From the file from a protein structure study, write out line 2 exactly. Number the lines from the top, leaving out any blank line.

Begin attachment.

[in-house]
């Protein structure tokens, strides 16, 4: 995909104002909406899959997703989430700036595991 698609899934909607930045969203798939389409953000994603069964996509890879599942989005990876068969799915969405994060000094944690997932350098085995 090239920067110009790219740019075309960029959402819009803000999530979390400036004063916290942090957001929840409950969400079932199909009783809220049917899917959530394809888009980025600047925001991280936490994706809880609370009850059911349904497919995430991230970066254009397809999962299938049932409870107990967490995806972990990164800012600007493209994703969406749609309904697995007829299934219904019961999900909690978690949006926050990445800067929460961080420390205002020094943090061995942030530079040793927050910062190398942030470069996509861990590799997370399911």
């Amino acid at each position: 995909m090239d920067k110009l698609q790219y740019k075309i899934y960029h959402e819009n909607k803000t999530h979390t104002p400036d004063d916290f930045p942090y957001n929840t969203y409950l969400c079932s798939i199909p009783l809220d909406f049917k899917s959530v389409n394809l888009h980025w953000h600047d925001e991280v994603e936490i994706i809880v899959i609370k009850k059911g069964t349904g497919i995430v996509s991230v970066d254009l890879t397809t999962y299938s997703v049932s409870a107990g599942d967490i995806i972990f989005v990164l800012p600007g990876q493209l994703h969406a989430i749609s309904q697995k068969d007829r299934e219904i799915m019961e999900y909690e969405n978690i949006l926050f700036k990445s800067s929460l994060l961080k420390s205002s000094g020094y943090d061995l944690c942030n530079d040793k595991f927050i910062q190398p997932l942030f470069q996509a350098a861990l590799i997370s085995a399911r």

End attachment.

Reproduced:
């Protein structure tokens, strides 16, 4: 995909104002909406899959997703989430700036595991 698609899934909607930045969203798939389409953000994603069964996509890879599942989005990876068969799915969405994060000094944690997932350098085995 090239920067110009790219740019075309960029959402819009803000999530979390400036004063916290942090957001929840409950969400079932199909009783809220049917899917959530394809888009980025600047925001991280936490994706809880609370009850059911349904497919995430991230970066254009397809999962299938049932409870107990967490995806972990990164800012600007493209994703969406749609309904697995007829299934219904019961999900909690978690949006926050990445800067929460961080420390205002020094943090061995942030530079040793927050910062190398942030470069996509861990590799997370399911």